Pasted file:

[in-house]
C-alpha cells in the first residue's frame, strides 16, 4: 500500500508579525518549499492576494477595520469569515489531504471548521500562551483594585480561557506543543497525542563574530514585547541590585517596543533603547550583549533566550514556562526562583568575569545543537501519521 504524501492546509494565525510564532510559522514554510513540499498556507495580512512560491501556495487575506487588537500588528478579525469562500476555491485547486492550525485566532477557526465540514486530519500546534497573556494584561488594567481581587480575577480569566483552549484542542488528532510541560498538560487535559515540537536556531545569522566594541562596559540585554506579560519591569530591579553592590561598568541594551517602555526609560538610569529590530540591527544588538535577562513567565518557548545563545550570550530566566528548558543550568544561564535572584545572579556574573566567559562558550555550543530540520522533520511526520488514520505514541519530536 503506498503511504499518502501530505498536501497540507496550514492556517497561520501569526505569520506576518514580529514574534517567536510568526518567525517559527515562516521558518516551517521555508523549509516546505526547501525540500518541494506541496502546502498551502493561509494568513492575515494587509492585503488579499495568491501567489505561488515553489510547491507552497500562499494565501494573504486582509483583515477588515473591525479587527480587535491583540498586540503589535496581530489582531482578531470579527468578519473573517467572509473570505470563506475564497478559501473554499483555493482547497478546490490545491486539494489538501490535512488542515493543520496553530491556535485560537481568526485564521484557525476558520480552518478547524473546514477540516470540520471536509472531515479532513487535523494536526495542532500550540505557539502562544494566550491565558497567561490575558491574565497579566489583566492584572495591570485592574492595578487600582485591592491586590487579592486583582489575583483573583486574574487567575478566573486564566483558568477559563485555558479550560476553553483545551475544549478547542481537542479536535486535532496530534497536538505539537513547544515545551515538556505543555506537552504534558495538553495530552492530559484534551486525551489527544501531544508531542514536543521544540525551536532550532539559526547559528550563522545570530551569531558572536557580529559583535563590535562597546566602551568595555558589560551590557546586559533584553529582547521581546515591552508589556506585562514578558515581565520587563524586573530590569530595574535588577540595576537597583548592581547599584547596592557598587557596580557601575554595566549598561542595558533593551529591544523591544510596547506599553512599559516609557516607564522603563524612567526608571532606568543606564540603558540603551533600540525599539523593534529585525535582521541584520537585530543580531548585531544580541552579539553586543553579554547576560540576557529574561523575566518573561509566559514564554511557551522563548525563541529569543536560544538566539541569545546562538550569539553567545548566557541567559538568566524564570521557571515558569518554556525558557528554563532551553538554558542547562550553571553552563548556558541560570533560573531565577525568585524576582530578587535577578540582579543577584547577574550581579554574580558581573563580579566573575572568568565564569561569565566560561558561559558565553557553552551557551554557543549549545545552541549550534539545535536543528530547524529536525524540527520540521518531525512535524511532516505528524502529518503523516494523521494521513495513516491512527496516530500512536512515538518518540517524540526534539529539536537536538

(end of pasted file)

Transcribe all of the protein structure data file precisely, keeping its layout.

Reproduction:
[in-house]
C-alpha cells in the first residue's frame, strides 16, 4: 500500500508579525518549499492576494477595520469569515489531504471548521500562551483594585480561557506543543497525542563574530514585547541590585517596543533603547550583549533566550514556562526562583568575569545543537501519521 504524501492546509494565525510564532510559522514554510513540499498556507495580512512560491501556495487575506487588537500588528478579525469562500476555491485547486492550525485566532477557526465540514486530519500546534497573556494584561488594567481581587480575577480569566483552549484542542488528532510541560498538560487535559515540537536556531545569522566594541562596559540585554506579560519591569530591579553592590561598568541594551517602555526609560538610569529590530540591527544588538535577562513567565518557548545563545550570550530566566528548558543550568544561564535572584545572579556574573566567559562558550555550543530540520522533520511526520488514520505514541519530536 503506498503511504499518502501530505498536501497540507496550514492556517497561520501569526505569520506576518514580529514574534517567536510568526518567525517559527515562516521558518516551517521555508523549509516546505526547501525540500518541494506541496502546502498551502493561509494568513492575515494587509492585503488579499495568491501567489505561488515553489510547491507552497500562499494565501494573504486582509483583515477588515473591525479587527480587535491583540498586540503589535496581530489582531482578531470579527468578519473573517467572509473570505470563506475564497478559501473554499483555493482547497478546490490545491486539494489538501490535512488542515493543520496553530491556535485560537481568526485564521484557525476558520480552518478547524473546514477540516470540520471536509472531515479532513487535523494536526495542532500550540505557539502562544494566550491565558497567561490575558491574565497579566489583566492584572495591570485592574492595578487600582485591592491586590487579592486583582489575583483573583486574574487567575478566573486564566483558568477559563485555558479550560476553553483545551475544549478547542481537542479536535486535532496530534497536538505539537513547544515545551515538556505543555506537552504534558495538553495530552492530559484534551486525551489527544501531544508531542514536543521544540525551536532550532539559526547559528550563522545570530551569531558572536557580529559583535563590535562597546566602551568595555558589560551590557546586559533584553529582547521581546515591552508589556506585562514578558515581565520587563524586573530590569530595574535588577540595576537597583548592581547599584547596592557598587557596580557601575554595566549598561542595558533593551529591544523591544510596547506599553512599559516609557516607564522603563524612567526608571532606568543606564540603558540603551533600540525599539523593534529585525535582521541584520537585530543580531548585531544580541552579539553586543553579554547576560540576557529574561523575566518573561509566559514564554511557551522563548525563541529569543536560544538566539541569545546562538550569539553567545548566557541567559538568566524564570521557571515558569518554556525558557528554563532551553538554558542547562550553571553552563548556558541560570533560573531565577525568585524576582530578587535577578540582579543577584547577574550581579554574580558581573563580579566573575572568568565564569561569565566560561558561559558565553557553552551557551554557543549549545545552541549550534539545535536543528530547524529536525524540527520540521518531525512535524511532516505528524502529518503523516494523521494521513495513516491512527496516530500512536512515538518518540517524540526534539529539536537536538